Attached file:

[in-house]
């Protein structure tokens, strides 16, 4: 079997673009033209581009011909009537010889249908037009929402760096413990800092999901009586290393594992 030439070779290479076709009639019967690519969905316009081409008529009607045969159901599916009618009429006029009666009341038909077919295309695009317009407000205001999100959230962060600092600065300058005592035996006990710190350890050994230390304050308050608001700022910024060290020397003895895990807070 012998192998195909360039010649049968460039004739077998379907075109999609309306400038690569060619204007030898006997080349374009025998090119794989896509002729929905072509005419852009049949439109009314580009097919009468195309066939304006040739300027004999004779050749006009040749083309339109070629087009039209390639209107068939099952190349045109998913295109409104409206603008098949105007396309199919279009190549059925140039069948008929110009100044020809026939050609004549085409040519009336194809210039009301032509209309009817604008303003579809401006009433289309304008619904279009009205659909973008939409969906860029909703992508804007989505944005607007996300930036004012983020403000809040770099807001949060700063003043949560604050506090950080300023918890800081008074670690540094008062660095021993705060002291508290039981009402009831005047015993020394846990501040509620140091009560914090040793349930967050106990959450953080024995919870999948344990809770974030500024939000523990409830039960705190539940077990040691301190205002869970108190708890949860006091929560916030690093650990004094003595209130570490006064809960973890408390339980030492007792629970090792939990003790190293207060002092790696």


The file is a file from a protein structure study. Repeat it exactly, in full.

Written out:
[in-house]
């Protein structure tokens, strides 16, 4: 079997673009033209581009011909009537010889249908037009929402760096413990800092999901009586290393594992 030439070779290479076709009639019967690519969905316009081409008529009607045969159901599916009618009429006029009666009341038909077919295309695009317009407000205001999100959230962060600092600065300058005592035996006990710190350890050994230390304050308050608001700022910024060290020397003895895990807070 012998192998195909360039010649049968460039004739077998379907075109999609309306400038690569060619204007030898006997080349374009025998090119794989896509002729929905072509005419852009049949439109009314580009097919009468195309066939304006040739300027004999004779050749006009040749083309339109070629087009039209390639209107068939099952190349045109998913295109409104409206603008098949105007396309199919279009190549059925140039069948008929110009100044020809026939050609004549085409040519009336194809210039009301032509209309009817604008303003579809401006009433289309304008619904279009009205659909973008939409969906860029909703992508804007989505944005607007996300930036004012983020403000809040770099807001949060700063003043949560604050506090950080300023918890800081008074670690540094008062660095021993705060002291508290039981009402009831005047015993020394846990501040509620140091009560914090040793349930967050106990959450953080024995919870999948344990809770974030500024939000523990409830039960705190539940077990040691301190205002869970108190708890949860006091929560916030690093650990004094003595209130570490006064809960973890408390339980030492007792629970090792939990003790190293207060002092790696």